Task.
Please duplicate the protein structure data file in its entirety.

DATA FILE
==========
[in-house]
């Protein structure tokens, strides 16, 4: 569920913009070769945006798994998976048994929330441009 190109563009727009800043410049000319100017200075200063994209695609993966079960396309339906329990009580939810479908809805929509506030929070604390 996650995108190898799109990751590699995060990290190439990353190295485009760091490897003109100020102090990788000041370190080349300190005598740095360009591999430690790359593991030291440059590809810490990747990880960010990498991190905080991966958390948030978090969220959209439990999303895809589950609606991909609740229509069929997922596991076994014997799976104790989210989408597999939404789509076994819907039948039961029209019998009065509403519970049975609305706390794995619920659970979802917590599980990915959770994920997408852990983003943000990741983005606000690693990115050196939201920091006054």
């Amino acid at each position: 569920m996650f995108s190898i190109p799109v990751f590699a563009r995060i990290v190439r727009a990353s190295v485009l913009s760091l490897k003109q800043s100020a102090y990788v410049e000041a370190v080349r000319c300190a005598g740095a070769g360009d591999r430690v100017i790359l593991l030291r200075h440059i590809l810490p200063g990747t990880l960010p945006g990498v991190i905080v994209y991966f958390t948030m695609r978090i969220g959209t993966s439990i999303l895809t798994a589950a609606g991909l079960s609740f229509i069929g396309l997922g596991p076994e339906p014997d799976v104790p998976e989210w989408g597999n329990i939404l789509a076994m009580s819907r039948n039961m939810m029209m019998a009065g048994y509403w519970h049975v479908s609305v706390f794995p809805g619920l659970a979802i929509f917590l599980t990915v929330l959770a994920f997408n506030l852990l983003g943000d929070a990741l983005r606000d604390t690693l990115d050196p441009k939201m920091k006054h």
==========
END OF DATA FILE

[in-house]
């Protein structure tokens, strides 16, 4: 569920913009070769945006798994998976048994929330441009 190109563009727009800043410049000319100017200075200063994209695609993966079960396309339906329990009580939810479908809805929509506030929070604390 996650995108190898799109990751590699995060990290190439990353190295485009760091490897003109100020102090990788000041370190080349300190005598740095360009591999430690790359593991030291440059590809810490990747990880960010990498991190905080991966958390948030978090969220959209439990999303895809589950609606991909609740229509069929997922596991076994014997799976104790989210989408597999939404789509076994819907039948039961029209019998009065509403519970049975609305706390794995619920659970979802917590599980990915959770994920997408852990983003943000990741983005606000690693990115050196939201920091006054």
């Amino acid at each position: 569920m996650f995108s190898i190109p799109v990751f590699a563009r995060i990290v190439r727009a990353s190295v485009l913009s760091l490897k003109q800043s100020a102090y990788v410049e000041a370190v080349r000319c300190a005598g740095a070769g360009d591999r430690v100017i790359l593991l030291r200075h440059i590809l810490p200063g990747t990880l960010p945006g990498v991190i905080v994209y991966f958390t948030m695609r978090i969220g959209t993966s439990i999303l895809t798994a589950a609606g991909l079960s609740f229509i069929g396309l997922g596991p076994e339906p014997d799976v104790p998976e989210w989408g597999n329990i939404l789509a076994m009580s819907r039948n039961m939810m029209m019998a009065g048994y509403w519970h049975v479908s609305v706390f794995p809805g619920l659970a979802i929509f917590l599980t990915v929330l959770a994920f997408n506030l852990l983003g943000d929070a990741l983005r606000d604390t690693l990115d050196p441009k939201m920091k006054h």